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Upgrading Ontario’s fair wage policy: how to build better construction jobs

Joshua Mandryk

August 06, 2014

Modernizing Ontario’s fair wage policy would help to ensure fair competition on public construction tendering, says Josh Mandryk

Last fall, MPPs from all three parties in the Ontario legislature acknowledged the importance of ensuring fair competition on public construction tendering in the heated debates surrounding the ill-fated Fairness and Competitiveness in Ontario’s Construction Industry Act, 2013, better known as the EllisDon Bill.

Much can be said of the democratic and labour relations failings of the bill, which would have statutorily revoked the collective bargaining rights of workers of one of Ontario’s largest general contractors.

But that’s another story.

More important is that the EllisDon Bill – while the wrong approach for doing so – recognized the importance of ensuring fair competition on public construction tendering, particularly with the rise of large, non-union multi-national construction giants bidding on public construction projects in Ontario.

Some 460,000 people – 6.5% of Ontario’s employed labour force – work in the construction industry. As the government attempts to promote fair competition in the construction industry, it’s crucial that public policy response doesn’t leave these workers behind.

Legislatively overriding collective bargaining rights was the wrong route to a level playing field, but modernizing Ontario’s fair wage policy could be a path forward.

Fair wage policies establish a floor for employee compensation when government contracts are awarded on a low-bid basis. The goal is to prevent a downward spiral in wages and benefits.

They are common in the construction industry, where the unique characteristics of construction employment make the industry particularly vulnerable to destructive forms of competition. By taking wages out of the equation, fair wage policies promote positive competition based on efficiencies and quality project management, rather than just cheap labour.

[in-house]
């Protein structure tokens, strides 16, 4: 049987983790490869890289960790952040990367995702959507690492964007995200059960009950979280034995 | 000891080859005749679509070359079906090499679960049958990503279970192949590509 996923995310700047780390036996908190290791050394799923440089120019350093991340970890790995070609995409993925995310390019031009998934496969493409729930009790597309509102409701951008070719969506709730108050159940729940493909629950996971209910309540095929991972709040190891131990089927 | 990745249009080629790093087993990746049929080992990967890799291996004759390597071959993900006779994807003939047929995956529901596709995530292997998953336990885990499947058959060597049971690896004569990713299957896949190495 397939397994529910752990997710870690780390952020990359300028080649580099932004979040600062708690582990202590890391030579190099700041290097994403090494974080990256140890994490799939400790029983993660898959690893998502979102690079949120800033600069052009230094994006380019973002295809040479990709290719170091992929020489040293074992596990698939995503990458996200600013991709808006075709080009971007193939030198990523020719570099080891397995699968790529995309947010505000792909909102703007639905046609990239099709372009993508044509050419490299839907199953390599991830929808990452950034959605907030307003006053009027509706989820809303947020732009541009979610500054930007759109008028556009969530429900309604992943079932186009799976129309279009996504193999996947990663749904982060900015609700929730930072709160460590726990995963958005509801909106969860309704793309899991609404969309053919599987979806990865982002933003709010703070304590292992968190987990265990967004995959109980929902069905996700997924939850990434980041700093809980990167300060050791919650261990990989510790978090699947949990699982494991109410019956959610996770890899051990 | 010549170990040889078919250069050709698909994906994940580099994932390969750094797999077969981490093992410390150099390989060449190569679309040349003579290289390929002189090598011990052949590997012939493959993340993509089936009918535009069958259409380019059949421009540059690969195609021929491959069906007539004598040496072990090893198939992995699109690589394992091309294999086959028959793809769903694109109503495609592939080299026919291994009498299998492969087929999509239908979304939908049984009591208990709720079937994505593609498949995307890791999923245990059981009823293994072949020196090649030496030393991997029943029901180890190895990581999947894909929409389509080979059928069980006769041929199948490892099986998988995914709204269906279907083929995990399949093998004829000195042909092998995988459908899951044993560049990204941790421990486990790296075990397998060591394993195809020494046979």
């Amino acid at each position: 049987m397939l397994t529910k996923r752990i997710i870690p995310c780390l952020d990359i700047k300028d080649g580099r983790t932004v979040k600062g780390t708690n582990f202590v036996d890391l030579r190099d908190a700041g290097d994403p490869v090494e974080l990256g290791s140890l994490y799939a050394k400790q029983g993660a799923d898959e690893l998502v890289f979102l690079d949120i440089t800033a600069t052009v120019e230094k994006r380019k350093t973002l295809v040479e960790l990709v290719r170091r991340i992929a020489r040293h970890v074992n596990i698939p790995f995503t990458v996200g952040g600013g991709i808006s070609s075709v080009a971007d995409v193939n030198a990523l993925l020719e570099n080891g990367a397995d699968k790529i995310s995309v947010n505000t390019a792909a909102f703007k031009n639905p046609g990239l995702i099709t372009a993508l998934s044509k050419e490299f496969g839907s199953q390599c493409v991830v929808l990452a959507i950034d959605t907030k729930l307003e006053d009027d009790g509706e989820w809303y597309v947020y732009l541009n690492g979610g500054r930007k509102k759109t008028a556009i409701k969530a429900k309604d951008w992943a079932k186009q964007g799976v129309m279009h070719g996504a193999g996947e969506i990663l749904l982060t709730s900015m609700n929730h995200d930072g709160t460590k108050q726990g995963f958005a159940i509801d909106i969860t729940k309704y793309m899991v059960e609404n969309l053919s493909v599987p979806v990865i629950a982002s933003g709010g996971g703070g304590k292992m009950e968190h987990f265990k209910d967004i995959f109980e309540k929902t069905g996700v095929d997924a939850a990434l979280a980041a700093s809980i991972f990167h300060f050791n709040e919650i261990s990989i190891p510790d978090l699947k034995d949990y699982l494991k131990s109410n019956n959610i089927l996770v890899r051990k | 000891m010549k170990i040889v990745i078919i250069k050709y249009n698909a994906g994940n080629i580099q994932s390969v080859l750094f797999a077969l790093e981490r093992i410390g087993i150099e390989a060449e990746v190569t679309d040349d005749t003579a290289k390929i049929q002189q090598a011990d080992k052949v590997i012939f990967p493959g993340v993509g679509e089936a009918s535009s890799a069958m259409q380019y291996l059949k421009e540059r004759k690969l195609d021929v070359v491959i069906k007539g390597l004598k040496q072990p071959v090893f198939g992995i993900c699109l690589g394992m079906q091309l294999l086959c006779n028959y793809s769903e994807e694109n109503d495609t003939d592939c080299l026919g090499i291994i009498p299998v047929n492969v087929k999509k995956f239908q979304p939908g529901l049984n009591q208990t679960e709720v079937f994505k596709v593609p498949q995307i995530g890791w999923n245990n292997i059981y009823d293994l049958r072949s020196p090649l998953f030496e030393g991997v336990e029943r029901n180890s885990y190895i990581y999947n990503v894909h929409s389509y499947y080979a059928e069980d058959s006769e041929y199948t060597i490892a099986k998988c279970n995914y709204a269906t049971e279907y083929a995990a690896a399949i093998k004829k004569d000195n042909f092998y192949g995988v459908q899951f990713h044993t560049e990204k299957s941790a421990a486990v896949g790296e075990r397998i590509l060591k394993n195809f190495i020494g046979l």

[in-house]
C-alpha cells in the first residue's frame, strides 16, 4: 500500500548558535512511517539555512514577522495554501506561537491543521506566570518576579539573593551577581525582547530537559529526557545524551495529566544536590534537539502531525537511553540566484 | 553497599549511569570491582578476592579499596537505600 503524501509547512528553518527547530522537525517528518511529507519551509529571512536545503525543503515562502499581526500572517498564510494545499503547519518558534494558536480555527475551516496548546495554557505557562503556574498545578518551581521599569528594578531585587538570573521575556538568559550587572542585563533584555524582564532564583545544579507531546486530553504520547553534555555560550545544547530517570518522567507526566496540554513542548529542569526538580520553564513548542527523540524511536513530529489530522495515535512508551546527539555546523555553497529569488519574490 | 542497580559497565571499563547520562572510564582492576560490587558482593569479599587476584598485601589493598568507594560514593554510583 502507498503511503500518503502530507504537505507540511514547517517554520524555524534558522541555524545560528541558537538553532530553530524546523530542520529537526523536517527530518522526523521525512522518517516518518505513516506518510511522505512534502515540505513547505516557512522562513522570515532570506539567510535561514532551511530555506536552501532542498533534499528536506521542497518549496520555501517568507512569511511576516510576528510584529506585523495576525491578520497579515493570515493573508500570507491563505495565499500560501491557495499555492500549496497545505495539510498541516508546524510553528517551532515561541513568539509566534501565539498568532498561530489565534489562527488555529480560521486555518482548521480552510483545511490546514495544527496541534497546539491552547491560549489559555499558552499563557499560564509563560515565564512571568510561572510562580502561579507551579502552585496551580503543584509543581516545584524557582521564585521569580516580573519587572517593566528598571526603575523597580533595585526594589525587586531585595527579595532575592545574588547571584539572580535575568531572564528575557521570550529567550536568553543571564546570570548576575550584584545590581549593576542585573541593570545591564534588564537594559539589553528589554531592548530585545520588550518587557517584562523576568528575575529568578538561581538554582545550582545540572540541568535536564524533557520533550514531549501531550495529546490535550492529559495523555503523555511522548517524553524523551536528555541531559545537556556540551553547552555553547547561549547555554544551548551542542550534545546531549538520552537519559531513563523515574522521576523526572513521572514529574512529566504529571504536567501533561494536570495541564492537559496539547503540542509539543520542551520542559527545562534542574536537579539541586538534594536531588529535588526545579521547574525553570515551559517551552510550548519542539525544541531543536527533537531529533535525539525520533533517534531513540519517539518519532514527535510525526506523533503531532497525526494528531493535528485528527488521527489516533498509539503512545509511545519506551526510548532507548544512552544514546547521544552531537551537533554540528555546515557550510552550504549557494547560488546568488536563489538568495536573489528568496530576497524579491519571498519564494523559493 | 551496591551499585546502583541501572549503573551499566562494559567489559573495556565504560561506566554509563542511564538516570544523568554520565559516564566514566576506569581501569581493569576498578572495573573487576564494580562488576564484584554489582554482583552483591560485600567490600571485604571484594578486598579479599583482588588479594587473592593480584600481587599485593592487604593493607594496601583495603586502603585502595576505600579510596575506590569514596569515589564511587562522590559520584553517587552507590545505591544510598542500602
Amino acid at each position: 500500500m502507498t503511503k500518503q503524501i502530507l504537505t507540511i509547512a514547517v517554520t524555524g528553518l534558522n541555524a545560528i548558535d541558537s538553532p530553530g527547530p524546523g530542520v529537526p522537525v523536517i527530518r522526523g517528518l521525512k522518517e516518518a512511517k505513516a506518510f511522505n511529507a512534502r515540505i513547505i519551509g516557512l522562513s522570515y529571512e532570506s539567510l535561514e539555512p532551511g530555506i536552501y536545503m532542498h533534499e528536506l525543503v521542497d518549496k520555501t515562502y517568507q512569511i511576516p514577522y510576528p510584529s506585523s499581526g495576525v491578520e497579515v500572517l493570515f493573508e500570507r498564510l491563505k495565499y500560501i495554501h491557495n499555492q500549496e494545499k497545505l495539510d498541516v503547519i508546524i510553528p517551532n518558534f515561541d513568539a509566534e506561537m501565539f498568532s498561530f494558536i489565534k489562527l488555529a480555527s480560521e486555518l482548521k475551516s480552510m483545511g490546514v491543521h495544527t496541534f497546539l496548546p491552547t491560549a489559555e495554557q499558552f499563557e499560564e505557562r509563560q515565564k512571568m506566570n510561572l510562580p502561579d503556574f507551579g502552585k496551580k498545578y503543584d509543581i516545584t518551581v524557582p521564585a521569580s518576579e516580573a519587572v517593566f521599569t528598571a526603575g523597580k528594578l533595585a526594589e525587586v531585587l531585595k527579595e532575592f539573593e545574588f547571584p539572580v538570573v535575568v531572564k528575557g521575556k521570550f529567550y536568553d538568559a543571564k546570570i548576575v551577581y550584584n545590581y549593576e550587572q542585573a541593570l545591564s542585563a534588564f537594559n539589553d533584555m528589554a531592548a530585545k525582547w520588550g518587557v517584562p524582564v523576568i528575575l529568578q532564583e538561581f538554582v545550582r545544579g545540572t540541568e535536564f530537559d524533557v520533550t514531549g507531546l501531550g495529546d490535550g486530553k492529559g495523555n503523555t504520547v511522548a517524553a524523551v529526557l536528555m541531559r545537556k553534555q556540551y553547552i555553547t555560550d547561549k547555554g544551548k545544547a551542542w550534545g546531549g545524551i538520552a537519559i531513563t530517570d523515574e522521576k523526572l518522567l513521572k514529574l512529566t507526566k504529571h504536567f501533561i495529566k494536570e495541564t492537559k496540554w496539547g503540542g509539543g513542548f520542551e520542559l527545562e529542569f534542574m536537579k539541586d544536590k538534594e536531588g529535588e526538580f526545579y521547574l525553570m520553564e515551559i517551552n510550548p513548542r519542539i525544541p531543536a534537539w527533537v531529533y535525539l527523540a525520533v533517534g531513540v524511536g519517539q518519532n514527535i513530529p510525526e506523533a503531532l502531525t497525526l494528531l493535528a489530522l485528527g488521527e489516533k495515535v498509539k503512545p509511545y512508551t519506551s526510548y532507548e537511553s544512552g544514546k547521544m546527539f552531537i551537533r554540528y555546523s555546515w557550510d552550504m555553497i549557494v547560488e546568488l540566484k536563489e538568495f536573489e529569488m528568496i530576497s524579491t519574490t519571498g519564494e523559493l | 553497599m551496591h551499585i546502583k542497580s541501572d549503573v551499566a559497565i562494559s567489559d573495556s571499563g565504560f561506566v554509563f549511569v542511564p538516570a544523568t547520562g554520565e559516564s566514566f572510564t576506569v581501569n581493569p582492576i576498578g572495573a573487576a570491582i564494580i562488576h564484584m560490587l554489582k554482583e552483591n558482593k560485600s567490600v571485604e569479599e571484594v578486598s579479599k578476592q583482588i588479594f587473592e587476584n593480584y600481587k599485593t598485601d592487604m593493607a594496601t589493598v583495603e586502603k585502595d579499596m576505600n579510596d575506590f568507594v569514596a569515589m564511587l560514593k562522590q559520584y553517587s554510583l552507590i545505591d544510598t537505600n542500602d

Almost 20 years have passed since the 1995 enactment of Ontario’s current fair wage policy. The act has only seen one change, when a newly elected Harris government repealed the requirements for regular rate updates. As a result, Ontario’s fair wage schedules are severely outdated. Another problem is that the current policy applies only to traditional procurement, and not to the increasing number of projects delivered through public-private partnerships.

The good news is that fair wage policies are in place in municipalities across Ontario, including the City of Toronto, which just updated its policy last December.

Now is the time for Ontario to modernize its policy to reflect today’s labour market reality and to prevent cheap labour strategies.

In addition to promoting positive competition, a modern fair wage policy would support other important policy objectives, such as improving apprenticeship outcomes and enhancing worker safety.

How is this the case?

Fair wage policies are strongly associated with improved apprenticeship outcomes. One American study on the impact of fair wage policy repeal found that when controlling for the economic cycle, unemployment rates and regional differences in the availability of training, construction training fell by 40% in the nine states which repealed their policies. Another study comparing Missouri with four other states in the Great Plains region found that apprenticeships in the four states without fair wage policies declined by 51% during the study period, whereas they increased by 26.9% in Missouri.

Fair wage policies are also associated with improved health and safety outcomes. A study of injury rates for plumbers and pipe fitters found that occupational injuries rose by 15% in states whose fair wage policies had been repealed. Another study examined injury rates for the entire construction workforce and found that the presence of a fair wage policy was associated with an 8.25% decline in total injury rates.

While opponents of fair wage policies often argue they are too expensive, most recent studies conclude that they do not increase overall construction costs. This is likely due to improvements in productivity and compression of profit margins.

Modernizing Ontario’s fair wage policy would create the level playing field and positive competition between contractors we need to ensure our public assets are built in keeping with the values we share, including decent labour standards.

A modernized fair wage policy is, quite simply, smart policy and an antidote to cheap labour strategies. It’s time for an upgrade.


Joshua Mandryk

Practice Areas

Construction Labour Relations, Employment Law